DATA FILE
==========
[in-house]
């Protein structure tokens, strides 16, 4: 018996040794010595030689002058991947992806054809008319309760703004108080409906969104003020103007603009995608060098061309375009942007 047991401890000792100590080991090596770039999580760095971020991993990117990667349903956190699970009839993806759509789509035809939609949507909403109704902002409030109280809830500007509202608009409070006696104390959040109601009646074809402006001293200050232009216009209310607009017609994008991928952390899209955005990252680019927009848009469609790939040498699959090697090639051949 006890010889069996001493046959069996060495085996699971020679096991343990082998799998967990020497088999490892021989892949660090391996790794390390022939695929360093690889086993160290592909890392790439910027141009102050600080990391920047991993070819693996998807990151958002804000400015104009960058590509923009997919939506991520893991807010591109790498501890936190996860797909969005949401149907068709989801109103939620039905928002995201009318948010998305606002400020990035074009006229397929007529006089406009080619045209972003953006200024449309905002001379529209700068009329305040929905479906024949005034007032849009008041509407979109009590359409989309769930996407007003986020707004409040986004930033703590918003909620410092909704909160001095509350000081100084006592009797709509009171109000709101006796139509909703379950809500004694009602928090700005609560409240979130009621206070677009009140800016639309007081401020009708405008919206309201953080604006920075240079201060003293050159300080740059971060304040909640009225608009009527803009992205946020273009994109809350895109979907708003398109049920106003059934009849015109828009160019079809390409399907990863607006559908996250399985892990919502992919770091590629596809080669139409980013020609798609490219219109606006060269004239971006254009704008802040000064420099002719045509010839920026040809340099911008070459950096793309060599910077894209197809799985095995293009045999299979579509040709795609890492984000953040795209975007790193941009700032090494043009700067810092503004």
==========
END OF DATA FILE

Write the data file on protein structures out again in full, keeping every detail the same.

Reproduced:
[in-house]
């Protein structure tokens, strides 16, 4: 018996040794010595030689002058991947992806054809008319309760703004108080409906969104003020103007603009995608060098061309375009942007 047991401890000792100590080991090596770039999580760095971020991993990117990667349903956190699970009839993806759509789509035809939609949507909403109704902002409030109280809830500007509202608009409070006696104390959040109601009646074809402006001293200050232009216009209310607009017609994008991928952390899209955005990252680019927009848009469609790939040498699959090697090639051949 006890010889069996001493046959069996060495085996699971020679096991343990082998799998967990020497088999490892021989892949660090391996790794390390022939695929360093690889086993160290592909890392790439910027141009102050600080990391920047991993070819693996998807990151958002804000400015104009960058590509923009997919939506991520893991807010591109790498501890936190996860797909969005949401149907068709989801109103939620039905928002995201009318948010998305606002400020990035074009006229397929007529006089406009080619045209972003953006200024449309905002001379529209700068009329305040929905479906024949005034007032849009008041509407979109009590359409989309769930996407007003986020707004409040986004930033703590918003909620410092909704909160001095509350000081100084006592009797709509009171109000709101006796139509909703379950809500004694009602928090700005609560409240979130009621206070677009009140800016639309007081401020009708405008919206309201953080604006920075240079201060003293050159300080740059971060304040909640009225608009009527803009992205946020273009994109809350895109979907708003398109049920106003059934009849015109828009160019079809390409399907990863607006559908996250399985892990919502992919770091590629596809080669139409980013020609798609490219219109606006060269004239971006254009704008802040000064420099002719045509010839920026040809340099911008070459950096793309060599910077894209197809799985095995293009045999299979579509040709795609890492984000953040795209975007790193941009700032090494043009700067810092503004």